The Dean directs Moore to ask the first question. Moore says, hesitatingly, “Mr Wittgenstein.. At section 6.124 you say that the propositions of logic ‘have no subject matter’ but, in the same section you go on to say ‘it is clear that something about the world’ must be indicated by…the tautologies of logic. On the surface it seems…well…It might be construed that this is a…a contradiction.”
Wittgenstein replies testily “No. No. You haven’t understood anything! Haven’t even understood the most basic things.” He then gives a brief exposition of what underlies the claims of 6.124.
And towards the end of the scene, when Wittgenstein agrees impatiently to answer one last question, Russell refers to the end of the Tractatus about the sense of the world being outside the world. “This seems to imply that there are no propositions ethics. Isn’t that a dangerous thing to say?” Wittgenstein yet again responds with exasperation exclaiming, “You’ve understood nothing.” He attempts briefly to explain, but then pauses, obviously struggling with his thoughts. But then he begins again in a completely different mode. Williams introduces a passage as though from Wittgenstein’s memory of his time in the winter of 1916 in the Great War. He speaks of seeing a soldier mounted on horseback passing a column of Russian prisoners. The soldier dismounts and gives his own boots to a barefoot prisoner. “There is no rule for that either.” Then Wittgenstein once more lapses into silence.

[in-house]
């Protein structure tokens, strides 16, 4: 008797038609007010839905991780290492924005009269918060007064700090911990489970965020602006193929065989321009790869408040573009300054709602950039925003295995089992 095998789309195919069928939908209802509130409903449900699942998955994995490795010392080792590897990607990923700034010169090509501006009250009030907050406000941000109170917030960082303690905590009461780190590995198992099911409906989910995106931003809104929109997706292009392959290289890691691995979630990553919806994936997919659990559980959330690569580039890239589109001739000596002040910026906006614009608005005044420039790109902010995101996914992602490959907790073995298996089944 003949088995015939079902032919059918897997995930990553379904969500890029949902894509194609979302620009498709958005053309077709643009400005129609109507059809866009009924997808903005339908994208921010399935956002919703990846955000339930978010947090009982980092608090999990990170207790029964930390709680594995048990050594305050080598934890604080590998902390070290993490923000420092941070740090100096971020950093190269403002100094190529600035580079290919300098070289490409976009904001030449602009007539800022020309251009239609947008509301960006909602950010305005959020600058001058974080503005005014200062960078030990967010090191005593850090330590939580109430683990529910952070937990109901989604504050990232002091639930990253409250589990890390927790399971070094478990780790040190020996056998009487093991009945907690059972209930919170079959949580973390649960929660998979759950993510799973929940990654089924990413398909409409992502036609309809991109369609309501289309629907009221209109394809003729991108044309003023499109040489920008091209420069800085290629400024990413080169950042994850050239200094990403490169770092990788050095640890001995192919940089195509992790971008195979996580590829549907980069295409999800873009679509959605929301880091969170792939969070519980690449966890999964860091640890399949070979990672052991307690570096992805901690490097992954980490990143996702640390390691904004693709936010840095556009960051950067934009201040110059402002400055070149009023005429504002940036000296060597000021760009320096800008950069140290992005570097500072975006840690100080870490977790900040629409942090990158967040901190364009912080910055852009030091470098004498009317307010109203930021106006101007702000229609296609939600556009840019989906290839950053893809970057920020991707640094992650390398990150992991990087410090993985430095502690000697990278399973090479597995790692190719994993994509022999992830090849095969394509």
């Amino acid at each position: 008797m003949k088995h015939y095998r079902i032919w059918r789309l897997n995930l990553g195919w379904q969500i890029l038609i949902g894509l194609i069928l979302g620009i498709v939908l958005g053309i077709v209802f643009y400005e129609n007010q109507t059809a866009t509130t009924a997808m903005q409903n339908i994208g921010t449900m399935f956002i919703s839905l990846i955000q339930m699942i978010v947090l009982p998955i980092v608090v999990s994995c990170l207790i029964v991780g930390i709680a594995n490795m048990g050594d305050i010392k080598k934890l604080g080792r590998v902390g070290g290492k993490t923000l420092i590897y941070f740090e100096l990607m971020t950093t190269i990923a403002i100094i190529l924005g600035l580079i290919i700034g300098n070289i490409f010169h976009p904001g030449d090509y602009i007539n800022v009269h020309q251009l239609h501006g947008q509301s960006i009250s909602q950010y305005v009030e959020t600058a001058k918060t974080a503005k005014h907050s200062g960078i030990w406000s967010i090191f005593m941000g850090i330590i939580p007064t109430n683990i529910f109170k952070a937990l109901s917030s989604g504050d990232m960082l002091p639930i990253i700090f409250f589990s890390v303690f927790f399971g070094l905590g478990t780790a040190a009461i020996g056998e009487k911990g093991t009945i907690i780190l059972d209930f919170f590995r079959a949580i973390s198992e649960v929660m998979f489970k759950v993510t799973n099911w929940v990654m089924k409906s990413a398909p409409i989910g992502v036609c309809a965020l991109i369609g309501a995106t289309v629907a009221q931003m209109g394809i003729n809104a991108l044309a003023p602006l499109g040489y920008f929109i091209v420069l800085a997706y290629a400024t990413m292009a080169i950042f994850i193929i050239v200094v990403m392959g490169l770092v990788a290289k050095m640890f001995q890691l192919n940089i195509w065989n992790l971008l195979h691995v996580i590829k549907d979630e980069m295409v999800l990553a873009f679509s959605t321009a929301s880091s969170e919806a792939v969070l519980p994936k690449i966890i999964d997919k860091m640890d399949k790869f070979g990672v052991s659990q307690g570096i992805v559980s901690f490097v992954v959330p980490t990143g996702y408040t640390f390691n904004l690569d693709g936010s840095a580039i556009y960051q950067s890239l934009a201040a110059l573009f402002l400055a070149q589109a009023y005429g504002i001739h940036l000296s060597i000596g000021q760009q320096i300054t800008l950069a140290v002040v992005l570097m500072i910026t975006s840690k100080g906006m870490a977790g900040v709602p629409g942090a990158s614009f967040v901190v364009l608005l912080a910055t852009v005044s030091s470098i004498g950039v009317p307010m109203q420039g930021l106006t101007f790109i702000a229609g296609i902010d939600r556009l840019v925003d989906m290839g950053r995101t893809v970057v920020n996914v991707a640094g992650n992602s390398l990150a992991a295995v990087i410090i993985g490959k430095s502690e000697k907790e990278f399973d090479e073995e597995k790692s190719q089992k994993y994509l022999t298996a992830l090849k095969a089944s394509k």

Thus although the scene gives focus to Wittgenstein’s impatience and frustration with the lack of understanding of his work the speedy movement from the main substance of the Tractatus to the brief final sections concerning ethics shows a deeper concern with the seriousness of Wittgenstein’s philosophical journey. Introducing a memory from his wartime experience is a dramatic way of placing his concerns with logic and language in continuity with his commitment to recognising that ethical values cannot be reduced to any philosophical generalisations. The scene ends with Wittgenstein telling his examiners that much of what he wrote in the Tractatus may be wrong. That his thoughts since then have moved on. But this acknowledgment about the place of ethics in our understanding of ourselves, which here he can only show through an example which calls upon our recognition, shows what remains throughout the journey of his life. In his introduction to the text of the play Williams says that what has always interested him in the Wittgenstein’s work is not merely the depth of his thinking but in great measure the unusual intensity and integrity of this life of thought. The brief scene we were shown at this meeting itself shows something of this.